The main regulatory framework governing pharmaceuticals and medical devices comprises:
ANVISA is the regulatory body tasked with applying and enforcing the regulation on pharmaceuticals and medical devices at federal level. ANVISA is an independent agency operating under a special regime and reporting to the Ministry of Health, created with the purpose of promoting and protecting people’s health through public health control over the production and commercialisation of pertinent products and services, including the environment, processes, materials and technologies related to them, as well as through public health control measures put in place at ports, airports and borders. State and municipal health authorities apply and enforce regulations at state and municipal levels, respectively.
The decisions of regulatory bodies can be challenged by means of an administrative proceeding. ANVISA issues administrative decisions subject to review in courts. Criminal and civil offences are prosecuted in court.
The decisions of regulatory bodies can be challenged by means of an administrative proceeding, within the deadlines provided in the regulation.
The decisions issued by ANVISA arising from technical analysis within the scope of the Agency may be challenged by the legitimate party by means of an administrative appeal, which must be filed with the Agency in 30 calendar days as from the date the decision is notified to interested parties. The appeal is reviewed by the department of ANVISA that rendered the decision. If the decision is not reconsidered, the appeal is sent to the higher instance court for a decision, ANVISA's General Management of Appeals (GGRec). Decisions issued by GGRec can still be subject to review by the Board of Directors of ANVISA.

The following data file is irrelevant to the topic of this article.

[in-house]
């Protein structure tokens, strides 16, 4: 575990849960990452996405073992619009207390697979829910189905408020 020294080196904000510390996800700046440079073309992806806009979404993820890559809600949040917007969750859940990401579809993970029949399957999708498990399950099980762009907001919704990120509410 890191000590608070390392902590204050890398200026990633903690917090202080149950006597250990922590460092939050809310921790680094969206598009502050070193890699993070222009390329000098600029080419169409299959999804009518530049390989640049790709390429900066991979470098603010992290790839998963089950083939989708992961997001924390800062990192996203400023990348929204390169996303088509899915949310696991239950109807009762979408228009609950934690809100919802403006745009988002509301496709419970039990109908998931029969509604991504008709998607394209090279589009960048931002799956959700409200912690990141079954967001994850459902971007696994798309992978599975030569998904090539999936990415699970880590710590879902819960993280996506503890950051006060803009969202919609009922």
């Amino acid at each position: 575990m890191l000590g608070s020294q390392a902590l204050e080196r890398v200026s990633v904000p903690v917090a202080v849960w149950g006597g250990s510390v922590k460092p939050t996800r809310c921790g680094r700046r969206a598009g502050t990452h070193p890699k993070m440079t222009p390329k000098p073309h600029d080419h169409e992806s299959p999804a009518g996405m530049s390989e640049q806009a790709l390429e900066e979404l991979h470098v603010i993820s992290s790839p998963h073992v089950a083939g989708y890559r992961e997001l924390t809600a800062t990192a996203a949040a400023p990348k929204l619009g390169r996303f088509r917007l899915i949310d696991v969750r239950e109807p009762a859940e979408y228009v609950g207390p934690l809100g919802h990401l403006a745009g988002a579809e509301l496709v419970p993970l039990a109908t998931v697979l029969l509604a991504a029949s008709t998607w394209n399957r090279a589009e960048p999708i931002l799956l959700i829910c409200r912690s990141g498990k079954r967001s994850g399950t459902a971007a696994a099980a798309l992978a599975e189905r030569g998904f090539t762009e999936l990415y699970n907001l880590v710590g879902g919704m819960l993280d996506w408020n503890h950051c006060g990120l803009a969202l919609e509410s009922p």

Decisions issued by the higher instance court are still subject to review by the board of directors of ANVISA, which is the final administrative instance. Afterwards, it can be disputed in courts.
In the case of a decision on sanitary infraction, appeals against ANVISA's decision will follow the procedure provided at Law 6437.
Pharmaceuticals fall into different categories, eg, synthetic, biological, specific, dynamic and photo-therapeutic products. For commercialisation purposes, pharmaceuticals may fall into the following categories: hospital use, special control and prescription-only or non-prescription.
Medical devices, in turn, qualify as invasive, non-invasive or active. For commercialisation purposes, medical devices can be intended for lay or professional use.
Clinical trials of pharmaceuticals and medical devices are regulated from an ethical and regulatory perspective.